4 ways to improve riding skill without riding a motorcycle
Skill development doesn't stop when you get off the saddle.
Contrary to what common sense might dictate, improving your riding skill on a motorcycle doesn’t necessarily mean that you have to be on a motorcycle. Of course, developing motorcycle skills is still best done on your two-wheeled machine and in a closed or safe environment. However, there are still a few things you can do to improve your riding skill even when you’re not on your motorcycle. If you’ve found yourself stuck at home or without a motorcycle, here are 4 ways you can help yourself become a better rider without having to get on the saddle.
Ride a bicycle
The first thing you can do to improve your skill is to ride a bicycle. Avid bicycle riders who also ride motorcycles can testify about the benefits of riding a bicycle regularly. The first benefit of riding a bicycle is the big improvement you will gain on your internal gyroscope. Average speeds typically hover around 15 to 20 km/h, while a motorcycle's average speed tends to range from 40 to 80 km/h. Because bicycles travel at a much slower speed, the gyroscopic effect of the wheel on your ride will not be as prominent, and your body will have to work a little bit more to maintain balance on a bicycle as compared to a motorcycle. Riding a bicycle will make you a drastically better rider in low-speed conditions, where you will maintain balance and control over your motorcycle without having to put your foot down—even in stop-and-go traffic.
The next big benefit of riding a bicycle, or aerobic exercise in general, is to condition your entire cardiovascular system (lungs, heart, etc.) to operate more efficiently. Riding a motorcycle tends to elevate your resting heart rate by about +20 to 50 beats per minute due to the increased physical exertion to ride a motorcycle and the increased adrenaline in your body. If you’re looking to feel fresher and energized after your rides out, riding a bicycle will teach your body how to regulate your breathing and help condition your lungs and heart to operate better and more efficiently. Over time, your heart and lungs will not have to work so hard to keep you strong and alert on your motorcycle, which will allow you to feel more energized after your long days out on two wheels.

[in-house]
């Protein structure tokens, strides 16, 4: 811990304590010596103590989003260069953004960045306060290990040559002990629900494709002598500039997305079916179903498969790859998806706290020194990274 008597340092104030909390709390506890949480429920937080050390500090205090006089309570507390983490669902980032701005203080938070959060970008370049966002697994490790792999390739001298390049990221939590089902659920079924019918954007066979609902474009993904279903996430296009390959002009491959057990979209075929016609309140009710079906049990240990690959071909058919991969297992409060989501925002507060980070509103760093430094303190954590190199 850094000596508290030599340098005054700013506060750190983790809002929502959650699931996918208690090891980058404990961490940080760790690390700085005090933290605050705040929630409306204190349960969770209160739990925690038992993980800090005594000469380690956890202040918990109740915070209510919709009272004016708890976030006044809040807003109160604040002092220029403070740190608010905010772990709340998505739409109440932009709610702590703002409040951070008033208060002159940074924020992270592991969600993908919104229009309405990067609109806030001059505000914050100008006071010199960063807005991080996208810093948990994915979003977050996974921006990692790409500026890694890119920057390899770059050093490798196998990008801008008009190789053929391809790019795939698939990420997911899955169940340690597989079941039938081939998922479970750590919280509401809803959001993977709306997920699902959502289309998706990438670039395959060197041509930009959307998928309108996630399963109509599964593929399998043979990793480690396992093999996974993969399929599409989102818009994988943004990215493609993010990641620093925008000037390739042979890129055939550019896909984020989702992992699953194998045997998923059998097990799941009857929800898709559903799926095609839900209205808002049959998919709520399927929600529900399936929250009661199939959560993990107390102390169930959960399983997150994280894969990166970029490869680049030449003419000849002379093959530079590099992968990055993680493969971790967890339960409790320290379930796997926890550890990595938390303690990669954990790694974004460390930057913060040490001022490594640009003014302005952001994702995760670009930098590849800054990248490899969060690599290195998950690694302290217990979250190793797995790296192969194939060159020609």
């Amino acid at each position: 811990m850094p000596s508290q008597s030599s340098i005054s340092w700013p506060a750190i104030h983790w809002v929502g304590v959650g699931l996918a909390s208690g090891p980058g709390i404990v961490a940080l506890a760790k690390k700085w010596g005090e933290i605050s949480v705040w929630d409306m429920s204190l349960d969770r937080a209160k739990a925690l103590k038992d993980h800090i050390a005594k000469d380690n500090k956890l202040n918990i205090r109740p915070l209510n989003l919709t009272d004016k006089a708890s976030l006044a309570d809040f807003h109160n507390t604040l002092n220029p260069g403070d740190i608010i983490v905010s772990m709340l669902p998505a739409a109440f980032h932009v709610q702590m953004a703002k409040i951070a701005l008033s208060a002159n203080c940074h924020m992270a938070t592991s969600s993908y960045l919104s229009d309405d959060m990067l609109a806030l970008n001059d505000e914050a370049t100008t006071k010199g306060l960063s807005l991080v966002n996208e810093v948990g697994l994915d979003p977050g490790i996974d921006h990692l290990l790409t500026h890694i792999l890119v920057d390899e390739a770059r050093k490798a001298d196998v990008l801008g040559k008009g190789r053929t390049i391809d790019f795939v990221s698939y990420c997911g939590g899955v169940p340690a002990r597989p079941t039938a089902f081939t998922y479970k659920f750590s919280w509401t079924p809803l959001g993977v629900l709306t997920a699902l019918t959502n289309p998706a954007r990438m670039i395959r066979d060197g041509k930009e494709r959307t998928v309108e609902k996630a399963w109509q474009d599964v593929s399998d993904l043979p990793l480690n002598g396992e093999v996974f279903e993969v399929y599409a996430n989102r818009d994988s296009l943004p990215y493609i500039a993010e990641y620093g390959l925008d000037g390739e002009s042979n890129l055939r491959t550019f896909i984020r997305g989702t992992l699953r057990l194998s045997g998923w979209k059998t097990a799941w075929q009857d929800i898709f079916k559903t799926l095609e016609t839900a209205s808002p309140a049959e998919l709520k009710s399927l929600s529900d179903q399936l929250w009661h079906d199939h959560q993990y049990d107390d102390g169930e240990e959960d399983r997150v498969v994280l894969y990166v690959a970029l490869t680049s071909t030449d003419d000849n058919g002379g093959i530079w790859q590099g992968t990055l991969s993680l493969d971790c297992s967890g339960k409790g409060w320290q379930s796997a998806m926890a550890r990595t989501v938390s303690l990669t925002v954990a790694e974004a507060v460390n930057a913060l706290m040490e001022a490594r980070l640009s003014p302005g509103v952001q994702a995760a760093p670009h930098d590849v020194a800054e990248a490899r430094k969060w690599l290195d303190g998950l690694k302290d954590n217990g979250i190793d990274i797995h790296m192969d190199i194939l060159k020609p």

Invest in riding gear
Investing in what will enable you to develop your skill is one of the most important things you can do as a motorcyclist. Motorcycle gear that does not fit correctly might distract you from the road and the ride—a small jacket that might restrict movement, an uncomfortable or poorly fitting helmet, or even shoes that pinch on your feet when shifting or braking. Investing in gear that you are comfortable in will help you feel more at home on your motorcycle and will then enable you to focus less on what’s irritating you and focus more on developing your skill and riding habits.
Along the lines of elevating the condition of your body, going to the gym or practicing a few home exercises for muscle and joint strengthening can go a long way in making you a better rider. For adventure and off-road riders, this will help make your legs stronger for riding while standing up. For road riders, the added strength and flexibility on your legs will help you grip the tank, get better control of your legs when dragging your knee at the track, and can generally prevent the early onset of fatigue on your legs. Strengthening exercises you can practice at home or in the gym include lunges and air squats for the legs and pull-ups for upper body strength.
Drive a manual car
Riders who are new to the manual transmission setup of a standard motorcycle drivetrain may find it difficult to learn and get used to the whole process of managing the clutch and shifting up and down. If you want to get familiar with learning how to ride a manual without having to worry about falling over, you can start by learning how to drive a manual on a car. The same basic principles apply—your clutch is used to engage and disengage the transmission, and you operate a shifter to go up and down gears. You can practice this in a safe environment without having to worry about accidents or falling over on a motorcycle. Once you’ve gotten accustomed to the rhythm of shifting up and down, you can apply those same reflexes and intuition to your motorcycle.
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